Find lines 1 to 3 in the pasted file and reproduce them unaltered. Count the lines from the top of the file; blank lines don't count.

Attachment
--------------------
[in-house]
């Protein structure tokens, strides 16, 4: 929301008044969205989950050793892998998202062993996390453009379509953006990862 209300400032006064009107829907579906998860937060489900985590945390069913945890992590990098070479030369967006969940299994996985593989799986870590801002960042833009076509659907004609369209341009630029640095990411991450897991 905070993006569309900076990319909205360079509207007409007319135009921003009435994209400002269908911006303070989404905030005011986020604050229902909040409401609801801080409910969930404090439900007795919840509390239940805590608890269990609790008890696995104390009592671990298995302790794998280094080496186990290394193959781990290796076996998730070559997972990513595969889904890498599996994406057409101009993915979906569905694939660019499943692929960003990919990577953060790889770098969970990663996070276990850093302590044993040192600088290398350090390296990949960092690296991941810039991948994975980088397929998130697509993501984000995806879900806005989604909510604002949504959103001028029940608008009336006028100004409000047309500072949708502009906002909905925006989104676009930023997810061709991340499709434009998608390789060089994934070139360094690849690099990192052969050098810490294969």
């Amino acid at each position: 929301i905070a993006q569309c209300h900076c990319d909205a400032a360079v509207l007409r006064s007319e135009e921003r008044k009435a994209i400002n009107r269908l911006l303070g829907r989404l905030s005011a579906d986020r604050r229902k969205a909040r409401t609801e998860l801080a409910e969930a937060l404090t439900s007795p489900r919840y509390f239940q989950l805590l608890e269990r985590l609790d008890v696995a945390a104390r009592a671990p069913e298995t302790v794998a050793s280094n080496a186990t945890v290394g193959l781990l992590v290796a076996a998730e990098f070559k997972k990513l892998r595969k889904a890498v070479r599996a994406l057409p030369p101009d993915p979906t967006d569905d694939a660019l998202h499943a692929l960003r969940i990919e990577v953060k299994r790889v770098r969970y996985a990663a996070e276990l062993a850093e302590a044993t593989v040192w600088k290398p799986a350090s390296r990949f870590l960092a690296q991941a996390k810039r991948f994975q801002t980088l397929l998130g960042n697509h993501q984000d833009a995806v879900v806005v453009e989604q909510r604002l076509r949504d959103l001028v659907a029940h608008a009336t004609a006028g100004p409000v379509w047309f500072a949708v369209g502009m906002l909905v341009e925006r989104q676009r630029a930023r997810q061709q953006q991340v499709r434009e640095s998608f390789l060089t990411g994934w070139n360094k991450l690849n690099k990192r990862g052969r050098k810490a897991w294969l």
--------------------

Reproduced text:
[in-house]
């Protein structure tokens, strides 16, 4: 929301008044969205989950050793892998998202062993996390453009379509953006990862 209300400032006064009107829907579906998860937060489900985590945390069913945890992590990098070479030369967006969940299994996985593989799986870590801002960042833009076509659907004609369209341009630029640095990411991450897991 905070993006569309900076990319909205360079509207007409007319135009921003009435994209400002269908911006303070989404905030005011986020604050229902909040409401609801801080409910969930404090439900007795919840509390239940805590608890269990609790008890696995104390009592671990298995302790794998280094080496186990290394193959781990290796076996998730070559997972990513595969889904890498599996994406057409101009993915979906569905694939660019499943692929960003990919990577953060790889770098969970990663996070276990850093302590044993040192600088290398350090390296990949960092690296991941810039991948994975980088397929998130697509993501984000995806879900806005989604909510604002949504959103001028029940608008009336006028100004409000047309500072949708502009906002909905925006989104676009930023997810061709991340499709434009998608390789060089994934070139360094690849690099990192052969050098810490294969």
């Amino acid at each position: 929301i905070a993006q569309c209300h900076c990319d909205a400032a360079v509207l007409r006064s007319e135009e921003r008044k009435a994209i400002n009107r269908l911006l303070g829907r989404l905030s005011a579906d986020r604050r229902k969205a909040r409401t609801e998860l801080a409910e969930a937060l404090t439900s007795p489900r919840y509390f239940q989950l805590l608890e269990r985590l609790d008890v696995a945390a104390r009592a671990p069913e298995t302790v794998a050793s280094n080496a186990t945890v290394g193959l781990l992590v290796a076996a998730e990098f070559k997972k990513l892998r595969k889904a890498v070479r599996a994406l057409p030369p101009d993915p979906t967006d569905d694939a660019l998202h499943a692929l960003r969940i990919e990577v953060k299994r790889v770098r969970y996985a990663a996070e276990l062993a850093e302590a044993t593989v040192w600088k290398p799986a350090s390296r990949f870590l960092a690296q991941a996390k810039r991948f994975q801002t980088l397929l998130g960042n697509h993501q984000d833009a995806v879900v806005v453009e989604q909510r604002l076509r949504d959103l001028v659907a029940h608008a009336t004609a006028g100004p409000v379509w047309f500072a949708v369209g502009m906002l909905v341009e925006r989104q676009r630029a930023r997810q061709q953006q991340v499709r434009e640095s998608f390789l060089t990411g994934w070139n360094k991450l690849n690099k990192r990862g052969r050098k810490a897991w294969l």